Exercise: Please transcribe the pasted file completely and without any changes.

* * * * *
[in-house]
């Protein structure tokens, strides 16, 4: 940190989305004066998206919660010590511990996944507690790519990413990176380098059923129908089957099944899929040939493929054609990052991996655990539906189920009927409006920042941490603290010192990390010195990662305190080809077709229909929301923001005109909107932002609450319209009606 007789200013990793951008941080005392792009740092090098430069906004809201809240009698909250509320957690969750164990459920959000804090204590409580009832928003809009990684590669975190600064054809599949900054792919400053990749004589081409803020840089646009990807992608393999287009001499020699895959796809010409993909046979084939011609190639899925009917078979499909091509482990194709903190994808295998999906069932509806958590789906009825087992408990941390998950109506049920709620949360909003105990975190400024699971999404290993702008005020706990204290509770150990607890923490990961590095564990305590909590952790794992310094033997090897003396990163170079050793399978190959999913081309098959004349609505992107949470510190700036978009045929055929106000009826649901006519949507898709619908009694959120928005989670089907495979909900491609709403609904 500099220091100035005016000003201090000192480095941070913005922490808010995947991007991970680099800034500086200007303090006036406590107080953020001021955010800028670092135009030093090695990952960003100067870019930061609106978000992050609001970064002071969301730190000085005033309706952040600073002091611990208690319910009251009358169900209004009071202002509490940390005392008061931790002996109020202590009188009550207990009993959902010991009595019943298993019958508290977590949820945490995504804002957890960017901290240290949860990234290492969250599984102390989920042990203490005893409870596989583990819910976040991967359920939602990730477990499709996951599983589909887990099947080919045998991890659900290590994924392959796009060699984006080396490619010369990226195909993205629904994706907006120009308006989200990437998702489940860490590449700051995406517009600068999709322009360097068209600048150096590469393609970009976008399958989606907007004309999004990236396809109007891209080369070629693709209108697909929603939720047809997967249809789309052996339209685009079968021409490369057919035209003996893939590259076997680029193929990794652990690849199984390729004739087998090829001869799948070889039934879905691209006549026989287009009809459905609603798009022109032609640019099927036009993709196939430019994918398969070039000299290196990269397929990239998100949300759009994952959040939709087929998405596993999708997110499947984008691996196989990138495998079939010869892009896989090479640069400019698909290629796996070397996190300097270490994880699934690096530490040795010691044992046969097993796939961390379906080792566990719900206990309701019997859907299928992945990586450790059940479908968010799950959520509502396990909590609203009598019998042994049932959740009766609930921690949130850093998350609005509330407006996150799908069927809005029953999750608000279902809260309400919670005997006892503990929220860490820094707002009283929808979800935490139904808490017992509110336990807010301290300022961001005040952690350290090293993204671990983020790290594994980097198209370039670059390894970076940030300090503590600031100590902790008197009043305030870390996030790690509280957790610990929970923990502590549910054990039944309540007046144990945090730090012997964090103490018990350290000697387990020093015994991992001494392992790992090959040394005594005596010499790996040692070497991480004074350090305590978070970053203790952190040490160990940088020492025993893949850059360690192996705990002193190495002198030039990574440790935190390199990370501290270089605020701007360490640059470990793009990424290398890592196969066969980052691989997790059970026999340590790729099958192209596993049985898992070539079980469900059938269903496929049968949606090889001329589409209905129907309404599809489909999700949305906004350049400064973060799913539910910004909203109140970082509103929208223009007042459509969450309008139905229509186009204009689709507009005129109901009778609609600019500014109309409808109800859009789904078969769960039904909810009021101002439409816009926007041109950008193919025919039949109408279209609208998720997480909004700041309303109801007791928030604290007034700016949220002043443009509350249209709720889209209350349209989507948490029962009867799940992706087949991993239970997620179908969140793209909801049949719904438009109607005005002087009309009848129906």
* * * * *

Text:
[in-house]
């Protein structure tokens, strides 16, 4: 940190989305004066998206919660010590511990996944507690790519990413990176380098059923129908089957099944899929040939493929054609990052991996655990539906189920009927409006920042941490603290010192990390010195990662305190080809077709229909929301923001005109909107932002609450319209009606 007789200013990793951008941080005392792009740092090098430069906004809201809240009698909250509320957690969750164990459920959000804090204590409580009832928003809009990684590669975190600064054809599949900054792919400053990749004589081409803020840089646009990807992608393999287009001499020699895959796809010409993909046979084939011609190639899925009917078979499909091509482990194709903190994808295998999906069932509806958590789906009825087992408990941390998950109506049920709620949360909003105990975190400024699971999404290993702008005020706990204290509770150990607890923490990961590095564990305590909590952790794992310094033997090897003396990163170079050793399978190959999913081309098959004349609505992107949470510190700036978009045929055929106000009826649901006519949507898709619908009694959120928005989670089907495979909900491609709403609904 500099220091100035005016000003201090000192480095941070913005922490808010995947991007991970680099800034500086200007303090006036406590107080953020001021955010800028670092135009030093090695990952960003100067870019930061609106978000992050609001970064002071969301730190000085005033309706952040600073002091611990208690319910009251009358169900209004009071202002509490940390005392008061931790002996109020202590009188009550207990009993959902010991009595019943298993019958508290977590949820945490995504804002957890960017901290240290949860990234290492969250599984102390989920042990203490005893409870596989583990819910976040991967359920939602990730477990499709996951599983589909887990099947080919045998991890659900290590994924392959796009060699984006080396490619010369990226195909993205629904994706907006120009308006989200990437998702489940860490590449700051995406517009600068999709322009360097068209600048150096590469393609970009976008399958989606907007004309999004990236396809109007891209080369070629693709209108697909929603939720047809997967249809789309052996339209685009079968021409490369057919035209003996893939590259076997680029193929990794652990690849199984390729004739087998090829001869799948070889039934879905691209006549026989287009009809459905609603798009022109032609640019099927036009993709196939430019994918398969070039000299290196990269397929990239998100949300759009994952959040939709087929998405596993999708997110499947984008691996196989990138495998079939010869892009896989090479640069400019698909290629796996070397996190300097270490994880699934690096530490040795010691044992046969097993796939961390379906080792566990719900206990309701019997859907299928992945990586450790059940479908968010799950959520509502396990909590609203009598019998042994049932959740009766609930921690949130850093998350609005509330407006996150799908069927809005029953999750608000279902809260309400919670005997006892503990929220860490820094707002009283929808979800935490139904808490017992509110336990807010301290300022961001005040952690350290090293993204671990983020790290594994980097198209370039670059390894970076940030300090503590600031100590902790008197009043305030870390996030790690509280957790610990929970923990502590549910054990039944309540007046144990945090730090012997964090103490018990350290000697387990020093015994991992001494392992790992090959040394005594005596010499790996040692070497991480004074350090305590978070970053203790952190040490160990940088020492025993893949850059360690192996705990002193190495002198030039990574440790935190390199990370501290270089605020701007360490640059470990793009990424290398890592196969066969980052691989997790059970026999340590790729099958192209596993049985898992070539079980469900059938269903496929049968949606090889001329589409209905129907309404599809489909999700949305906004350049400064973060799913539910910004909203109140970082509103929208223009007042459509969450309008139905229509186009204009689709507009005129109901009778609609600019500014109309409808109800859009789904078969769960039904909810009021101002439409816009926007041109950008193919025919039949109408279209609208998720997480909004700041309303109801007791928030604290007034700016949220002043443009509350249209709720889209209350349209989507948490029962009867799940992706087949991993239970997620179908969140793209909801049949719904438009109607005005002087009309009848129906």